By Gennady Rudkevich
Over three months after Yevgeny Prigozhin’s failed mutiny, in which the former Putin ally marched on Moscow with thousands of his troops, the consequences for Russia and its president are beginning to crystalise. While Putin’s position seems safe for now, his domestic aura of invincibility has been shattered, and the geopolitical consequences of a weak Russian leader are multi-fold.
On 23 June 2023, Prigozhin’s paramilitary group Wagner sought to dismiss the current Russian military leadership for alleged incompetence by marching with thousands of armed troops on Moscow. After stopping only a few hundred miles from the Russian capital, Prigozhin allowed the president of Belarus to talk him into ending the march and moving Wagner troops to Belarus.
Despite agreeing to stay in Belarus, Prigozhin returned to Russia and faced no legal consequences. But he was killed in an airplane crash two months to the day of his failed mutiny. Though it remains unclear whether the Kremlin was directly involved in this crash, a clear signal has been sent to anyone seeking to challenge Putin’s rule, especially those in his inner circle. While Prigozhin’s death should lessen the damage to Putin’s reputation, other consequences of the mutiny cannot be undone.
Wagner’s actions are deeply damaging to Putin for a host of reasons. Stable governments don’t allow hostile armed forces to march on their capital. Rulers who claim to be as popular as Putin shouldn’t need to issue ordersfor rank-and-file members of the military to stop an armed group’s march on Moscow.
The attempted mutiny and the amount of time elapsed before Wagner faced any consequences are both clear indications of Putin’s domestic weakness. The ongoing crackdown on dissent demonstrates the Russian government’s inability to return to a state where domestic consent is obtained through non-coercive means.
With domestic support for Putin weakening, Putin’s position in Asia is compromised in a way that has not been seen in his 23-year reign. The fallout is unlikely to realign the foreign policies of Russia’s Asian neighbours, but perceptions of Putin’s long-term reliability have plummeted, as has Russia’s leverage in any future negotiations.
A ruler struggling to maintain power at home — especially during a war — is unlikely to be taken seriously during foreign negotiations. This is true for Russia, whose relationships with key allies — China, North Korea and India — have come under strain.
China’s President Xi Jinping has invested substantial political capital in developing a close partnership with Putin and a Russia without Putin cannot be relied upon to continue its present foreign policy direction. The same is true for other Asian leaders — including North Korea’s Kim Jong-un and India’s Narendra Modi — who have spent years building a personal relationship with Putin. The future expansion of the Brazil, Russia, India, China and South Africa (BRICS) alliance depends on Russia’s ability to prioritise complex international negotiations instead of fixating on coup-proofing.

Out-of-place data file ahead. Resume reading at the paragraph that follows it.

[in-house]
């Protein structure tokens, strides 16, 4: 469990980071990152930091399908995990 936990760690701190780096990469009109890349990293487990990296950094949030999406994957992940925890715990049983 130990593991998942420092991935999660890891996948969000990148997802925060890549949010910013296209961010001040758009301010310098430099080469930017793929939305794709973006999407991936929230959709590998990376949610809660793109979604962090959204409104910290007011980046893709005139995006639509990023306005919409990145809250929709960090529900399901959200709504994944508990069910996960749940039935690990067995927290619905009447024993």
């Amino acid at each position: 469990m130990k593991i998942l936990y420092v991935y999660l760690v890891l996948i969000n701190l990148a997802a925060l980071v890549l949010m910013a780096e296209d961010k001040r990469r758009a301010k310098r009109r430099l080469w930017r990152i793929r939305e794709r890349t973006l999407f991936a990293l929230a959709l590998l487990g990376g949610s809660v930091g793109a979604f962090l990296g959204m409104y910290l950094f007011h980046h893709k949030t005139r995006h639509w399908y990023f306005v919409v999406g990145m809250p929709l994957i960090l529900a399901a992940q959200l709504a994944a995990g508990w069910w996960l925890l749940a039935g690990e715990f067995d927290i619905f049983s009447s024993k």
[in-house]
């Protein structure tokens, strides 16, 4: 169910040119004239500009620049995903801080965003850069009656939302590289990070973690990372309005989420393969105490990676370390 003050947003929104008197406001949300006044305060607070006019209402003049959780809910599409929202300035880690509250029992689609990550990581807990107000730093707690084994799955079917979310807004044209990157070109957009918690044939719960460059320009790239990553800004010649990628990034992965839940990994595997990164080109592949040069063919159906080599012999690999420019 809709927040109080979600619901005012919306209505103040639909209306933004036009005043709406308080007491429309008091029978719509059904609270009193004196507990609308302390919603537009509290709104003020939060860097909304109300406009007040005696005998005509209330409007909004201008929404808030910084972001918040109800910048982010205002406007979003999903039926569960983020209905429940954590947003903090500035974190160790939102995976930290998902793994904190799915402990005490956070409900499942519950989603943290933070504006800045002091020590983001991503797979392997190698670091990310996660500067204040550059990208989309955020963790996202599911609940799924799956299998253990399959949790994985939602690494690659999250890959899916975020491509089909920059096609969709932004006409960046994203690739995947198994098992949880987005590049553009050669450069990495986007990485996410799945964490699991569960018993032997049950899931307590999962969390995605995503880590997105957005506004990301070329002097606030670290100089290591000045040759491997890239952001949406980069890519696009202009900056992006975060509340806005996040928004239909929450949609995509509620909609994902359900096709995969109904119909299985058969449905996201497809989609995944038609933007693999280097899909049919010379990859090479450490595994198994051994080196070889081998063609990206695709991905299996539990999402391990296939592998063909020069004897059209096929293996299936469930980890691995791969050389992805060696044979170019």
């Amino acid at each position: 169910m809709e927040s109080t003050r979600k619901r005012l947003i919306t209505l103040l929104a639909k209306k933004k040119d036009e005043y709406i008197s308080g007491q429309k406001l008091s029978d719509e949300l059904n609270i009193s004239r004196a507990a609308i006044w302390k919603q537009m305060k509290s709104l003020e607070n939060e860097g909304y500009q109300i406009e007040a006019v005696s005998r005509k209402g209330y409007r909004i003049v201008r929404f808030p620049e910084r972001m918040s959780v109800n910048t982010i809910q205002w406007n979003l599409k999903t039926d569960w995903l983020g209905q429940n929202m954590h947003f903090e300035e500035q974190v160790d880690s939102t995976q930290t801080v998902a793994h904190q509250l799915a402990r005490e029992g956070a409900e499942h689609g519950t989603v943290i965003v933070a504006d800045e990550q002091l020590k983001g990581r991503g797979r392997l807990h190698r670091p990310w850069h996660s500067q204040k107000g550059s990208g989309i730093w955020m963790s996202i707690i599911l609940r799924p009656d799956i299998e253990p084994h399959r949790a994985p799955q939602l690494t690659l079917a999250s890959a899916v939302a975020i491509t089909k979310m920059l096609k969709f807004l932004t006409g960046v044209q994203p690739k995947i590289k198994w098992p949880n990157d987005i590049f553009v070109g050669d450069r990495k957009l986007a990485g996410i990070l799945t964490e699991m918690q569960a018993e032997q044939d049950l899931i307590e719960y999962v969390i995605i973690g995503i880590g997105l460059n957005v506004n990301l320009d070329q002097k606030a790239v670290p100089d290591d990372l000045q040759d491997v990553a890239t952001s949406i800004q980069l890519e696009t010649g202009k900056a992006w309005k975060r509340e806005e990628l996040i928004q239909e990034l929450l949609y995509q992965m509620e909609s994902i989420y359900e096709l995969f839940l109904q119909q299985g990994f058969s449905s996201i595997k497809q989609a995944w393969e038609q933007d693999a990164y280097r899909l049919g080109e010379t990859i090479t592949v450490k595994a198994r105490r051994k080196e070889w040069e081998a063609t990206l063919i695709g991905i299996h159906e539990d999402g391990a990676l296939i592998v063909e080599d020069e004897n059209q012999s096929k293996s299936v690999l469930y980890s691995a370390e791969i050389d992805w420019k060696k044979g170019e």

If Putin must use already scarce resources to buttress his domestic position after his ability to stay in power has been compromised, he’s unlikely to see deepening foreign relationships as a priority. More importantly for the leaders of China and North Korea, Putin — or a potential successor — might be too distracted by domestic unrest to aid Russia’s foreign partners at a time of need. Russia has already failed to deliver promised arms to India as a result of its war against Ukraine. The Chinese leadership must be concerned about Russia’s ability to play a major role in any potential dispute with the United States.
The failed mutiny also risks damaging Russia’s economic relationships with its Asian neighbours, particularly China. Trade between Russia and China reached US$190 billion in 2022 and the interdependence between the two countries’ economies has only deepened in 2023. This interdependence has already become one-sided due to China’s economic superiority. Russia will need to make additional concessions to maintain this relationship.
The quickest path for Putin to restore his popularity within Russia and bolster the confidence of its allies would be to boost the wages of government employees and increase other forms of government spending. Putin must also ensure the continued support of domestic elites, especially the leader of Chechnya. The assets of Western companies leaving Russia are likely to end up in the hands of pro-Putin oligarchs, despite their record of inefficiency and being a target of public ire. Increasing government spending and transferring productive assets to political allies during wartime all while facing plummeting oil and gas revenues risks pushing the Russian economy to the brink.
This has significant implications for China’s ability to recoup its Russian investments and to maintain its present level of imports. While it’s possible that Chinese firms might benefit from the nationalisation and privatisation of the West’s Russian subsidiaries, China might be better off steering clear of the process to avoid Western retaliation.
Wagner’s failed mutiny — together with setbacks in Russia’s war against Ukraine — hints at Russia’s inability to maintain its great power status. Russia is politically and militarily overstretched, its government enjoys only surface-level support from its people and the situation is unlikely to improve in the foreseeable future. As Russia’s domestic situation continues to deteriorate, countries counting on Russia’s full support in challenging US influence in Asia are losing confidence.
About the author: Gennady Rudkevich is an independent scholar. He previously taught political science at the University of Illinois and at Georgia College.
Source: This article was published by East Asia Forum